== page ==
The work of the Devon Ash Dieback Resilience Forum was given a huge boost in December with the National Lottery Heritage Fund (NLHF) announcing its support for the initial phase of the ‘Saving Devon’s Treescapes’ project. The project will focus on trees outside of woodland, raise awareness of the huge threat from ash dieback and engage communities a wide range of new tree planting initiatives. The Devon Wildlife Trust, which submitted the funding bid and will act as lead body, was given the green light to commence the project in mid-January. A dedicated project officer is currently being recruited.
The ‘development phase’ of the project is planned to last 15 months and, subject to the success of the full funding bid, will be followed by a further 4 year ‘delivery phase’. The currently planned value of the entire project is £1.8m, of which £850,000 is expected to be provided by the NLHF. Major funding partners include Devon County Council and The Woodland Trust, with several other local authorities and organisations offering cash or in-kind contributions.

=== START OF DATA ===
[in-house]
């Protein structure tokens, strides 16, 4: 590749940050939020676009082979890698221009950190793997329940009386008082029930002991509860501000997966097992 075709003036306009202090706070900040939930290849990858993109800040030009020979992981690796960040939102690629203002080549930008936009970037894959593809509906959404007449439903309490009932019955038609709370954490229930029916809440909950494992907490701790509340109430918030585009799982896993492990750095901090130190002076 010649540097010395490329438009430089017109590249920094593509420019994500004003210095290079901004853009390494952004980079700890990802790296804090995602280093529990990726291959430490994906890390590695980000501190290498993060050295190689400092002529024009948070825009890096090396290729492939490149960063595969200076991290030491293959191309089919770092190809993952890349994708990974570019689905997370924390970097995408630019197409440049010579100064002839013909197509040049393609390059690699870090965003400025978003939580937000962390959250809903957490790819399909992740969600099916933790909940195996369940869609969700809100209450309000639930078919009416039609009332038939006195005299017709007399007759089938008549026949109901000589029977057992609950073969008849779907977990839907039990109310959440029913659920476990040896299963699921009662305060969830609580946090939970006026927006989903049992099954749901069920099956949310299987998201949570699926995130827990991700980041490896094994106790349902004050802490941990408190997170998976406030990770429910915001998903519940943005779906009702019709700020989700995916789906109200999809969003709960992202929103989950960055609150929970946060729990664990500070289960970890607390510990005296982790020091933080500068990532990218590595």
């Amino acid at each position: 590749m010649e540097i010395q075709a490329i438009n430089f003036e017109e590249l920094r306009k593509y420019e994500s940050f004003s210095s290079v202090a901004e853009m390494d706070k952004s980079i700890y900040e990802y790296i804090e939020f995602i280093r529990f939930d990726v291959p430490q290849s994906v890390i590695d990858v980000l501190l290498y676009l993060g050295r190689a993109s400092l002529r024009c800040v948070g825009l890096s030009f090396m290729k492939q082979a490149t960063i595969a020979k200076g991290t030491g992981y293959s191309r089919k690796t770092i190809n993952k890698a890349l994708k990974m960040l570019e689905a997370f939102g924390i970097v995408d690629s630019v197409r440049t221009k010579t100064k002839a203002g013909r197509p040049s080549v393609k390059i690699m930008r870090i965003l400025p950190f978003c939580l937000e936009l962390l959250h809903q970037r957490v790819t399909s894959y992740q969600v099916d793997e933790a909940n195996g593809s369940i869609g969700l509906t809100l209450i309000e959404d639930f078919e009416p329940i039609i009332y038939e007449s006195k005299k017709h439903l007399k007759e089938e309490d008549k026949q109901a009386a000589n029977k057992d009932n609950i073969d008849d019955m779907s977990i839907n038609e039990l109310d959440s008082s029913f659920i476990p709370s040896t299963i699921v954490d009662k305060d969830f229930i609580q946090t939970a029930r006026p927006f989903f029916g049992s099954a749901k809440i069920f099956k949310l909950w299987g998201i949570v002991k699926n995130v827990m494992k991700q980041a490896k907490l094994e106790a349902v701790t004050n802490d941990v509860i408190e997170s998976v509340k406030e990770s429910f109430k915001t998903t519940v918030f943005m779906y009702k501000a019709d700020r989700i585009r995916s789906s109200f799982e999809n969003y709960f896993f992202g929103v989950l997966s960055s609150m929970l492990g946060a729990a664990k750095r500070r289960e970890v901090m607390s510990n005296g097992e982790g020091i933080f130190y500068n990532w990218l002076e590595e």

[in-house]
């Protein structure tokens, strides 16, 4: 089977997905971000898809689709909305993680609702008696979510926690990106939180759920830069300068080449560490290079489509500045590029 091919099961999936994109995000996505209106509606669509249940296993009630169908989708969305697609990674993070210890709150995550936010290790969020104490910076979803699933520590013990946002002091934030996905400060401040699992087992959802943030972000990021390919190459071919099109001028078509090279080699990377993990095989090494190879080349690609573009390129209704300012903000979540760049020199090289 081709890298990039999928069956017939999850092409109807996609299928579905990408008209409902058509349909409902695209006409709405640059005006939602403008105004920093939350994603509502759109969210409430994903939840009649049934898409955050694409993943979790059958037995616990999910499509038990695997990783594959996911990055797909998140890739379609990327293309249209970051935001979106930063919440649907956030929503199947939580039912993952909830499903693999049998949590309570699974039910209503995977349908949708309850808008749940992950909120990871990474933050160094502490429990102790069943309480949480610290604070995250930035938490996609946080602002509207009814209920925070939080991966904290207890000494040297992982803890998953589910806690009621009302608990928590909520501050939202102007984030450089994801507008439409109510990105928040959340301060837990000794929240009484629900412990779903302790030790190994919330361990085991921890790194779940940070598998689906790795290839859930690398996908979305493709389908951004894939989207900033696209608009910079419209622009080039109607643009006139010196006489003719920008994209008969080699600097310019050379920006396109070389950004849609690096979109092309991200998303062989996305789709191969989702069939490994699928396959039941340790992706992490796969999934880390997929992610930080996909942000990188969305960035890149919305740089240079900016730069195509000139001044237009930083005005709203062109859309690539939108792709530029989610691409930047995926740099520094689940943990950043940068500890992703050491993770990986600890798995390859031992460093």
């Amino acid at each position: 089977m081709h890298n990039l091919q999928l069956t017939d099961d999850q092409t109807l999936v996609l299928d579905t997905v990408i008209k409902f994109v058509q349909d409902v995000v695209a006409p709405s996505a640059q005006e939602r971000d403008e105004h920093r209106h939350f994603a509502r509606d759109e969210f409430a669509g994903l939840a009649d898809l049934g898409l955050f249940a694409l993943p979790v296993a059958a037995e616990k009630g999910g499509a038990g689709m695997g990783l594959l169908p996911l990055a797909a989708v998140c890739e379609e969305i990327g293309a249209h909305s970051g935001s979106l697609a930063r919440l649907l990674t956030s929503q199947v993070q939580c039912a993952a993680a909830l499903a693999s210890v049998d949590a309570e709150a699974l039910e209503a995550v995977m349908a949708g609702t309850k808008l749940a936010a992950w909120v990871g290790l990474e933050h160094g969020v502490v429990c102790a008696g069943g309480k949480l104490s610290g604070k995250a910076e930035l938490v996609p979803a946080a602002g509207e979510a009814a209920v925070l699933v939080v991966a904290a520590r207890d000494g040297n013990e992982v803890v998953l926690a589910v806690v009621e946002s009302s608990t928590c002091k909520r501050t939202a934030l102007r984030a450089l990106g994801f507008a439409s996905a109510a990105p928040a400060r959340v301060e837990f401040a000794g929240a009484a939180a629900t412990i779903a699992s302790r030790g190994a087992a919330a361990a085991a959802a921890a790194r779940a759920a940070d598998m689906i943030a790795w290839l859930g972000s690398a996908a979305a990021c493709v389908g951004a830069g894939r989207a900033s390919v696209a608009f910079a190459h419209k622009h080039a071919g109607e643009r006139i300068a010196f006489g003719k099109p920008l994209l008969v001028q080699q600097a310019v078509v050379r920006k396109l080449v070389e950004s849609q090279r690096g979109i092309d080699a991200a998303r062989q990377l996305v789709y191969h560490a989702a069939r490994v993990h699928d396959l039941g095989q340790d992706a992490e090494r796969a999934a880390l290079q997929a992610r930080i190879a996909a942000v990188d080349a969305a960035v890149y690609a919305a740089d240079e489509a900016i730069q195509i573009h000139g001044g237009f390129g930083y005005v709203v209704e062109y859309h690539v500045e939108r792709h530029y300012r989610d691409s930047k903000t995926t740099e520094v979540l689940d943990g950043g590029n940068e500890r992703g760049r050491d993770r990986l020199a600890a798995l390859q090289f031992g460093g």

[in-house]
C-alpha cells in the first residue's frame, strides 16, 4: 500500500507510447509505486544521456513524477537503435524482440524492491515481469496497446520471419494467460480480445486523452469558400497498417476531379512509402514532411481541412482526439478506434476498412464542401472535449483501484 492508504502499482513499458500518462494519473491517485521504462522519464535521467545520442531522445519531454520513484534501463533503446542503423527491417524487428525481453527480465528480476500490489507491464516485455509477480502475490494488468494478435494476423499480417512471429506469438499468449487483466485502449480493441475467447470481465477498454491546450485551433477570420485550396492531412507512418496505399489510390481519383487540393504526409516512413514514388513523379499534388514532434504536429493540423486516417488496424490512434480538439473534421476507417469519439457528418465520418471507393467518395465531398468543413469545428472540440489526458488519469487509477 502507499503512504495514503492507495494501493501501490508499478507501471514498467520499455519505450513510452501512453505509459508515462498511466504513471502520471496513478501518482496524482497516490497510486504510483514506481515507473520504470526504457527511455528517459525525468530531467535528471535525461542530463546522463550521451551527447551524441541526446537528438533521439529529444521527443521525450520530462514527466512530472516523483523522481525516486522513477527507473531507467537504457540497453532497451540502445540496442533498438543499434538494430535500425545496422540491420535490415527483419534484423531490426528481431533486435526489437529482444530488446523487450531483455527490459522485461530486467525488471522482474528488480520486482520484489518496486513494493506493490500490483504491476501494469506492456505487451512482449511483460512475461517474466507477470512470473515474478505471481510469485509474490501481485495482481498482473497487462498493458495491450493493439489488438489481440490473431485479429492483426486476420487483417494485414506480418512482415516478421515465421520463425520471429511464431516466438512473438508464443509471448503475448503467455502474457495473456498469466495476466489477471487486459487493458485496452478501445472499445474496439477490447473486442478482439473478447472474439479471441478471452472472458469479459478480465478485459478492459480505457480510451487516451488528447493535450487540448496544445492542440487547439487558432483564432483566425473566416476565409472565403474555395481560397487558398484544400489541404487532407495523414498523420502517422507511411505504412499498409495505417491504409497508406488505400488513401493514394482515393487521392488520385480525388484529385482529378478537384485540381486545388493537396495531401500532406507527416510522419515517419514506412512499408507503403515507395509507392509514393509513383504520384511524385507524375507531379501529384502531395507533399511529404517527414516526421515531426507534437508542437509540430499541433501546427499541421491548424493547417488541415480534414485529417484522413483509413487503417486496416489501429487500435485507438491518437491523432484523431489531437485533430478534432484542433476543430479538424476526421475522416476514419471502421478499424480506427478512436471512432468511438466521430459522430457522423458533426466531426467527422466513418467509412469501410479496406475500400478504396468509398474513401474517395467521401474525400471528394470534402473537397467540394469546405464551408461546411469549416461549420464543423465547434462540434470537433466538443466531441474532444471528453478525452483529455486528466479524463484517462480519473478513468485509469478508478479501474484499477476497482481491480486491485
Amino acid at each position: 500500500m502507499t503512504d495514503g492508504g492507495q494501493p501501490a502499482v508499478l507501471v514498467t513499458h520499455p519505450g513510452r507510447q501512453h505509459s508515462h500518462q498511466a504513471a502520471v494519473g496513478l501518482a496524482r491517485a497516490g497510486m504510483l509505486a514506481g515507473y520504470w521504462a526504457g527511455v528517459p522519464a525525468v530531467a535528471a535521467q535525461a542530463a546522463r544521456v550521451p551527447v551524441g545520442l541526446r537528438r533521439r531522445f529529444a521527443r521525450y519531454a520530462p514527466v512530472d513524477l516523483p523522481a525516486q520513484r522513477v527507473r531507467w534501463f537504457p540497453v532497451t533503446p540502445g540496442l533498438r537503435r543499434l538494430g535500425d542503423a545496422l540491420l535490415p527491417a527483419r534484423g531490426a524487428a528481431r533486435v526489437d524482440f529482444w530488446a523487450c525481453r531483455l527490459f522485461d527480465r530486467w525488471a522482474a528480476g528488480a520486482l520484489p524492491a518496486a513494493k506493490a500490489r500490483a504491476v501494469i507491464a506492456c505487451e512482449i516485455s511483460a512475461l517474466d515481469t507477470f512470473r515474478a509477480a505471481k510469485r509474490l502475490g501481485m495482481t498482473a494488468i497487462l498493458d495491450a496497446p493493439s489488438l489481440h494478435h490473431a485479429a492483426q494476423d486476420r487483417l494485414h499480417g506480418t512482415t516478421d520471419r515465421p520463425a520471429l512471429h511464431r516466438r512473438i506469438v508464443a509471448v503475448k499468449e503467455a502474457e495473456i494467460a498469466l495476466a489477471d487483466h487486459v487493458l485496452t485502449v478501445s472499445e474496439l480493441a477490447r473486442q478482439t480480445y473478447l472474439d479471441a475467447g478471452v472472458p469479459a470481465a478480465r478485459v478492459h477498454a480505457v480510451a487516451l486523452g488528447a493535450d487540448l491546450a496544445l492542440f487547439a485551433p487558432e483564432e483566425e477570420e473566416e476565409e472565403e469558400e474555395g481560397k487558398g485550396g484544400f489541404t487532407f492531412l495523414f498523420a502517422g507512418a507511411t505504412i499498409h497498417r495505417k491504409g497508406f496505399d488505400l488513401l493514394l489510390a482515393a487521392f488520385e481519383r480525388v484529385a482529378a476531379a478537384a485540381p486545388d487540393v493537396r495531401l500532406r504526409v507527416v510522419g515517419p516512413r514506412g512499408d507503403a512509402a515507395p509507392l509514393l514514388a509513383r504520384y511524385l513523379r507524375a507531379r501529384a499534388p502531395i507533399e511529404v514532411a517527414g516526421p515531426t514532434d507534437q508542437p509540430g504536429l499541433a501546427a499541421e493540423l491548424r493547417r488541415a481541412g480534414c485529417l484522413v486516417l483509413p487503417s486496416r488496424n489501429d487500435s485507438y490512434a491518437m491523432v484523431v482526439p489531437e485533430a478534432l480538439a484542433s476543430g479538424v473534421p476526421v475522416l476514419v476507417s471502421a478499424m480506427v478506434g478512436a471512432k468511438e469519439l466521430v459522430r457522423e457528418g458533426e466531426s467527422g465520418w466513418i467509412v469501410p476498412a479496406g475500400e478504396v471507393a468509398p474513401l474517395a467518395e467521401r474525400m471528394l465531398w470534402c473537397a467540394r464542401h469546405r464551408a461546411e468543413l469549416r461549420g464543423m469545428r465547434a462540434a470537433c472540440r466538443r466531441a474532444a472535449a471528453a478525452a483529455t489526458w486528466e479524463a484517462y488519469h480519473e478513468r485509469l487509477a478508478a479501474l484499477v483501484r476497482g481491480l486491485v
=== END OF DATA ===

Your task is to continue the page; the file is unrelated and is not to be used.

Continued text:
Whilst the work of the project will be spread across Devon, approximately half of its resources will be directed towards five specific areas, as identified on the accompanying plan. These embrace a number of urban centres, as well as rural land, including a cross-boundary area within the Blackdown Hills AONB.
The priority actions that will be promoted through ‘Saving Devon’s Treescapes’ include:
- The planting of 250,000 trees outside of woodlands;
- This new planting to include a new ‘Landmark Tree’ in each Parish, 19,500 trees in ‘fruit routes’ and urban edges, 50 hectares of new copses and field corner planting, 20km of ‘flagship hedgerow’ and the ‘tagging’ of hedgerow trees;
- The establishment and ongoing running of three community tree nurseries, providing a future supply of trees for planting through the project and beyond.
More details relating to the project, including a variety of ‘free tree’ opportunities for individuals and community groups, will be published through the Ash Dieback in Devon web site.